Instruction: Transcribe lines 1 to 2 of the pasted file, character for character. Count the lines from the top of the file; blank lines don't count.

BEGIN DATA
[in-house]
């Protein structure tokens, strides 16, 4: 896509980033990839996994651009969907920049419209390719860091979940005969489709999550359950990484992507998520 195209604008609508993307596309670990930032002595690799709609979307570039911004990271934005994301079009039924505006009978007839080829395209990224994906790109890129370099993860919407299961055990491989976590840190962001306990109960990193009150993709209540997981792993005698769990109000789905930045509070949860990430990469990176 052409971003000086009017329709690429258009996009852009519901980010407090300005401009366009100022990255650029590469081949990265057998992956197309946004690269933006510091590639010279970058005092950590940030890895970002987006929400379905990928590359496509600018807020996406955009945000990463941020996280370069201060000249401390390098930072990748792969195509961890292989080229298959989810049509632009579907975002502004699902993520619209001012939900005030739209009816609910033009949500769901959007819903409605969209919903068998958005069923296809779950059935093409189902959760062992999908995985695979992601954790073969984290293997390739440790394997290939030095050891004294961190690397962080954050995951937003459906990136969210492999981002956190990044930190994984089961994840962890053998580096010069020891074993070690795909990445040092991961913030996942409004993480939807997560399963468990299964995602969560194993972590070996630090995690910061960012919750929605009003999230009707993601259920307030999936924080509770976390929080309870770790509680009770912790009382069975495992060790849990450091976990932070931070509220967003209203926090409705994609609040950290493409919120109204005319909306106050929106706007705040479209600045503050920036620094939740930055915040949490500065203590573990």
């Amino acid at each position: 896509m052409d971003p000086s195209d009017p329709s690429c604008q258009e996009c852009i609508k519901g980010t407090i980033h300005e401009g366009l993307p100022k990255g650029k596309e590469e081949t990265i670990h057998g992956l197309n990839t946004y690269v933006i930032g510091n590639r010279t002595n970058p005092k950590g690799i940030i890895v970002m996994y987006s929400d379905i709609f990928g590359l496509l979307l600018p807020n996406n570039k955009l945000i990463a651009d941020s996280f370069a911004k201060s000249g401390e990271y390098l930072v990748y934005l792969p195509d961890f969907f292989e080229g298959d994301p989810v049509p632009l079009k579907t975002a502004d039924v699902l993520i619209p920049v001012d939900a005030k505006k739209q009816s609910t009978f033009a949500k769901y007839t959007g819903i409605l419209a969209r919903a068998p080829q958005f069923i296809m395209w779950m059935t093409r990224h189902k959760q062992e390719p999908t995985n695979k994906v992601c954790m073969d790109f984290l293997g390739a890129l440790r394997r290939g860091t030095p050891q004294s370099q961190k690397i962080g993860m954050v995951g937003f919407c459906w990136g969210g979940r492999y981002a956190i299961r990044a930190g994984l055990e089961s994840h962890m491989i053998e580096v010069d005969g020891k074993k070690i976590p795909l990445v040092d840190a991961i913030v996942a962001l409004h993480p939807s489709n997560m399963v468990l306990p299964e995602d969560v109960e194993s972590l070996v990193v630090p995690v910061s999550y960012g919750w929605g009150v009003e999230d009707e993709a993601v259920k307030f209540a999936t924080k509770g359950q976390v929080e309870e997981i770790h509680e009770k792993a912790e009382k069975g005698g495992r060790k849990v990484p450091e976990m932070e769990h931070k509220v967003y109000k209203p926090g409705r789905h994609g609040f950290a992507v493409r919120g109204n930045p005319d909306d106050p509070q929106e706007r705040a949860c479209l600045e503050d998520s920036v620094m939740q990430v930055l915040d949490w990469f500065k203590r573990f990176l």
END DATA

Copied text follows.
[in-house]
């Protein structure tokens, strides 16, 4: 896509980033990839996994651009969907920049419209390719860091979940005969489709999550359950990484992507998520 195209604008609508993307596309670990930032002595690799709609979307570039911004990271934005994301079009039924505006009978007839080829395209990224994906790109890129370099993860919407299961055990491989976590840190962001306990109960990193009150993709209540997981792993005698769990109000789905930045509070949860990430990469990176 052409971003000086009017329709690429258009996009852009519901980010407090300005401009366009100022990255650029590469081949990265057998992956197309946004690269933006510091590639010279970058005092950590940030890895970002987006929400379905990928590359496509600018807020996406955009945000990463941020996280370069201060000249401390390098930072990748792969195509961890292989080229298959989810049509632009579907975002502004699902993520619209001012939900005030739209009816609910033009949500769901959007819903409605969209919903068998958005069923296809779950059935093409189902959760062992999908995985695979992601954790073969984290293997390739440790394997290939030095050891004294961190690397962080954050995951937003459906990136969210492999981002956190990044930190994984089961994840962890053998580096010069020891074993070690795909990445040092991961913030996942409004993480939807997560399963468990299964995602969560194993972590070996630090995690910061960012919750929605009003999230009707993601259920307030999936924080509770976390929080309870770790509680009770912790009382069975495992060790849990450091976990932070931070509220967003209203926090409705994609609040950290493409919120109204005319909306106050929106706007705040479209600045503050920036620094939740930055915040949490500065203590573990």